By Nicholas Lopez

A volunteer at the Immune Deficiency Foundation, Joanna Tierno was born without a whole immune system.

She receives weekly blood infusions to  have an immune system, relying on donors to keep her alive.

Her smile electrified the grand room of Gotham Hall  on Tuesday  as she walked around in a navy blue dress, long brown hair flowing. She observed many donors relaxing on beach chairs and extending an arm to the needles and tubes that were her liefelines.

The New York/New Jersey Super Host Committee, a grooup formed to excite people about Super Bowl XLVIII at the Meadowlands next year, teamed  with the American Red Cross and New York Blood Center to host a “Super Community Blood Drive,” at the Chelsea location.

“I think it’s awesome to just see all the donors coming out to donate blood,” said Tierno. “Being a recipient, everything that I get to do in my life is only because of the donors, you know, every anniversary, all the volunteer work that I get to do, everything that I get to do is because of the donors.”

The drive was part of a campaign to raise awareness of blood donations for local patients with traumatic injuries, illnesses and surgeries.

The organization “is very committed to making sure the Super Bowl leaves a legacy for the region and not only will it be a great football game for the fans and an economic boost, but it really serves to make a difference for our community,” said Doug Mehan, Director of Grassroots Community Development.

Prospective donors also entered into a sweepstakes to win two tickets to next year’s Super Bowl.

“We wanted to make sure that there was an extra incentive provided to try and get people to really think hard about blood donations,” said Mehan.

The campaign, which encompasses New Jersey and the five boroughs of New York City as well as Westchester, Rockland, Nassau and Suffolk Counties, began back in May and runs through January.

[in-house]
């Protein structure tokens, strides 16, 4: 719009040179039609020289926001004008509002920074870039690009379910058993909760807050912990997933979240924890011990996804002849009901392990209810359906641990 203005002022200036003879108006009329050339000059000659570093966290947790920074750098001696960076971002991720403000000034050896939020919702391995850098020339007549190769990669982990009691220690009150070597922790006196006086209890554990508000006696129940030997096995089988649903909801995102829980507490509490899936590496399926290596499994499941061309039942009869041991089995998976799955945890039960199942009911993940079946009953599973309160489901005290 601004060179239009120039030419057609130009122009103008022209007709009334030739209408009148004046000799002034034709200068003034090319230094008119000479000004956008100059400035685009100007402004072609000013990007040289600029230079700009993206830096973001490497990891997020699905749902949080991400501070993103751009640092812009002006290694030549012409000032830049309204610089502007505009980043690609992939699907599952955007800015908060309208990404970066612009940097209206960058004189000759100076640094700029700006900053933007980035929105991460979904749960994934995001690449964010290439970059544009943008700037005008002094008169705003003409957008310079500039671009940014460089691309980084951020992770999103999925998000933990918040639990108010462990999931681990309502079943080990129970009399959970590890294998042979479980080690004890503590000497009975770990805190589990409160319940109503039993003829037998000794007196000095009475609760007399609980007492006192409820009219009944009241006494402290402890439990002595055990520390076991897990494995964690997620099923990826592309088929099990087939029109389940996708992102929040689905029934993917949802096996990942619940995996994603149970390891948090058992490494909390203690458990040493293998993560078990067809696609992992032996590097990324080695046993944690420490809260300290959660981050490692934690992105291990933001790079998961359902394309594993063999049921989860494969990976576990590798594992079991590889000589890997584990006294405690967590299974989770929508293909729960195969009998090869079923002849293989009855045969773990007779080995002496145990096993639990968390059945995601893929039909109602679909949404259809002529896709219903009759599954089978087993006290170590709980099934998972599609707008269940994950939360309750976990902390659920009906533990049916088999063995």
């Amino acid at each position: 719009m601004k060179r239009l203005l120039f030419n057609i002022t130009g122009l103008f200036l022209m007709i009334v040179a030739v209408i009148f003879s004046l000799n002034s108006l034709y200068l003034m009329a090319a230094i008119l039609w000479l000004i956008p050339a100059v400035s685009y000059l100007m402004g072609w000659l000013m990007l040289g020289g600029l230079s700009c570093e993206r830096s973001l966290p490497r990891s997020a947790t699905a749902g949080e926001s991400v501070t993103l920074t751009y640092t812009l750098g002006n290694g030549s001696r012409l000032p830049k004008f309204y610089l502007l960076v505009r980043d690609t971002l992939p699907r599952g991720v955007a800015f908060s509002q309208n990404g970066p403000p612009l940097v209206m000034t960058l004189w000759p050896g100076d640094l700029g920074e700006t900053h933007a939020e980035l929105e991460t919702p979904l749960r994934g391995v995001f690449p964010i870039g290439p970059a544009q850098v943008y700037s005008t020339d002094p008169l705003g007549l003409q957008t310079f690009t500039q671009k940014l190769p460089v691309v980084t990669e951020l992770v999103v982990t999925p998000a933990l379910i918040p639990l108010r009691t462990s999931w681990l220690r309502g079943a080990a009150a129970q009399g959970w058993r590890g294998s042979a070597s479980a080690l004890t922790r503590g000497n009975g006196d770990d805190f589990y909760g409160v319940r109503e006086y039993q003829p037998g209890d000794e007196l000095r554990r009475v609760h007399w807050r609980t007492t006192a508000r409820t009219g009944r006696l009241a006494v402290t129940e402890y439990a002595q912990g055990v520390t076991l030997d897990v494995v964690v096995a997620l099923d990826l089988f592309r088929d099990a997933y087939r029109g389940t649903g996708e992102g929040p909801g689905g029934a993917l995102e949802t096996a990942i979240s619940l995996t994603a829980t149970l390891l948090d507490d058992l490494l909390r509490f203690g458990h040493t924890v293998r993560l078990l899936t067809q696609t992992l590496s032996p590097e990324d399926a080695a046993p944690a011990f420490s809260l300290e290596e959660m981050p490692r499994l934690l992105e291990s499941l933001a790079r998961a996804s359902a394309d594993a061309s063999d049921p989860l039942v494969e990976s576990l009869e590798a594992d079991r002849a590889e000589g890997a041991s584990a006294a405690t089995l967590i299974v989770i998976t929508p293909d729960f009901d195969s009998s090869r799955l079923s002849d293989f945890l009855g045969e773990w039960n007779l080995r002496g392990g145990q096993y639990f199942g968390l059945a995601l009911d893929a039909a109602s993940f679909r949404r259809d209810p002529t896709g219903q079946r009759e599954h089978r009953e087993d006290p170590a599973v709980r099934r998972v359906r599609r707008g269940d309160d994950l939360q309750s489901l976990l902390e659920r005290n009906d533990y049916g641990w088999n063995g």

“Most people don’t think about giving blood until someone that they know needs it and they don’t realize that there’s a constant need for blood 365 days a year, so partnering with the Super Bowl Host Committee gives us a name recognition,” said Andrea Cefarelli, Executive Director of Donor Recruitment at the New York Blood Center.

For some donors overcame their fear of needles to give back to the community.

“I’m not a big needle fan, “ said Luis Figueroa, “so I put that fear to the side knowing that I’m doing it for a bigger cause. I’m doing it just because it’s something, you know, past myself and saving a life,.”

“A lot of friends of mine actually, when I talk to them air jordan 5 about donating, when they actually see that needle, they’re not thinking straight, because when you panic, you’re actually not thinking straight, that’s when they chicken out or they pass out,” said David Hernandez who has donated five or six times. “You just have to think about the positive that you’re doing and not on the negative. If you do focus on the negative, that’s when you do chicken out.”

“Every two seconds, somebody is going to need blood,” said Tierno, “and right now, about two percent of our population donates,. We need about one percent more to donate to end shortages.

The blood drive is all about giving back to the community and after the initial first pinch, it’s not so bad after all.

“Most first-time donors will tell you they can’t believe how easy it is,” said Cefarelli. “We think nothing of piercing our ears or getting a tattoo and giving blood is a tiny little bit of discomfort, but it gets the good feeling of saving a life.”